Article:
Mark Pearson

Mark Pearson

Heaven - Sent investment for entrepreneurs

Angel investors - what do they do and how could they benefit your business? We caught up with renowned angel investor Mark Pearson to find out…

Award-winning digital entrepreneur and investor Mark Pearson is one of the most active angel and business investors in Europe.

His business journey started when he founded global web-based marketing and advertising company Markco Media back in 2006. Since then, he has invested in 18 start-up businesses from across Europe including the likes of Ve, Paddle, Moteefe and Eventscase.

Not only has this led to him nurturing the next generation of entrepreneurial talent but it has also led to him netting some pretty impressive yields.

We caught up with him to find out why he decided to become an angel investor; what he looks for in an investment opportunity and what the benefits are to businesses who manage to secure an angel…

What inspired you to start investing in start-up businesses?
I built, ran and sold my own technology company between 2006 and 2014. I met many very smart entrepreneurs along the way with some fantastic businesses and so it made sense to invest my own capital and to help mentor and advise the founders and management teams to help them grow successful businesses. I love to surround myself with likeminded, ambitious and hardworking people.

What do you look for in an investment opportunity?
Firstly, I look at the entrepreneur and the management team, that is really what you are investing into. The people behind a start-up business, they are the people that are going to determine whether or not it succeeds. Secondly, I look at the business opportunity, does it have a big enough market opportunity and is it scalable globally? I like the founders I invest in to have huge ambition and vision.

On the flip side, what do you think a business should look for in an angel investor?
Investment is only one thing that an investor brings to the table, they also bring experience, their network and contacts. If the investor has had success in your business sector or area, even better. Also, very importantly is the individual. It always helps if it’s someone you can get on well with, do they understand and agree with your vision, business plan and way of doing business? This is vital to striking a good working relationship.

Which of your investments has proven the most rewarding and why?
To date I have made 17 investments, the vast majority have gone on to become successful businesses with a number of successful exits, some of my most exciting companies are currently scaling up globally and have multi-million revenues, so I’m very excited about the next few years. Investing gives you more rewards than just financial, being a part of a number of fast growth and successful companies is an enjoyable and rewarding journey.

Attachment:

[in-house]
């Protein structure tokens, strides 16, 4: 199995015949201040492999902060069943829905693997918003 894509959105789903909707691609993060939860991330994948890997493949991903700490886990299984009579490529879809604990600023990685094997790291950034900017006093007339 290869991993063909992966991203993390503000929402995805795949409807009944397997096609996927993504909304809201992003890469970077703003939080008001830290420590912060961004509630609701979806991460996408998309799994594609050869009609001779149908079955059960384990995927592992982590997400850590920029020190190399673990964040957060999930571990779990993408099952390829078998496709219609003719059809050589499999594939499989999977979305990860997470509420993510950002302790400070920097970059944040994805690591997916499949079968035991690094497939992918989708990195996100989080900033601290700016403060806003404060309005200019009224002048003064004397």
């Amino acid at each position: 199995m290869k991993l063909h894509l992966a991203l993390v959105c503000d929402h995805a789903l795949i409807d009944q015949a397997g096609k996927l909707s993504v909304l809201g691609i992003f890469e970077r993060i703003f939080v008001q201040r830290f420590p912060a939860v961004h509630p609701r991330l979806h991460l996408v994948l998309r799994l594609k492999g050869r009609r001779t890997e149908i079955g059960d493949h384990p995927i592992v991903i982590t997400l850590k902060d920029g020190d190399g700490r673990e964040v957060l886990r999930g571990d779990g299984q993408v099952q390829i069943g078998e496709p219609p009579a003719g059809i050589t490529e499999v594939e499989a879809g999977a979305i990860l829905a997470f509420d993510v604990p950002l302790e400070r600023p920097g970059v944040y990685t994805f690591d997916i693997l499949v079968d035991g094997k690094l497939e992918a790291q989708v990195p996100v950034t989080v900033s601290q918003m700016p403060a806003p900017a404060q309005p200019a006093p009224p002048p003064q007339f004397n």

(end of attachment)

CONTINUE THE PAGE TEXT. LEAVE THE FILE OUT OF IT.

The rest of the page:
What lessons have you learned since becoming an angel investor?
I now only invest in companies that have a product - at least a basic product - and some early stage revenues in place, as this proves to me that the founder is capable of delivering and is good at sales and marketing. Things mostly take a little longer than you expect and can cost more than you forecast, so always take that into account.

How does the UK start-up scene compare to a decade ago and why is it attracting so much investment at the moment?
I believe the ecosystem has really matured and angel investing has a very important place in creating the next wave of global UK success stories, there has already been at least a first wave of technology companies being built and exited and now I see that we are in a prime position to be able to create some very successful and sizable companies as the skills, funding and most importantly the ambition is there to rival what has come out of the United States for many years.

What advice would you give to an entrepreneur looking to win over an angel?
Be yourself, tell your story, outline your vision and explain why you and your business should be backed. Also, be honest and persistent. Investors can be busy people, until they have given you a no, there is still a chance they will invest in you. Keep them updated on your progress, milestones and achievements. Sometimes investors like to see your progress as it gives them more confidence in you.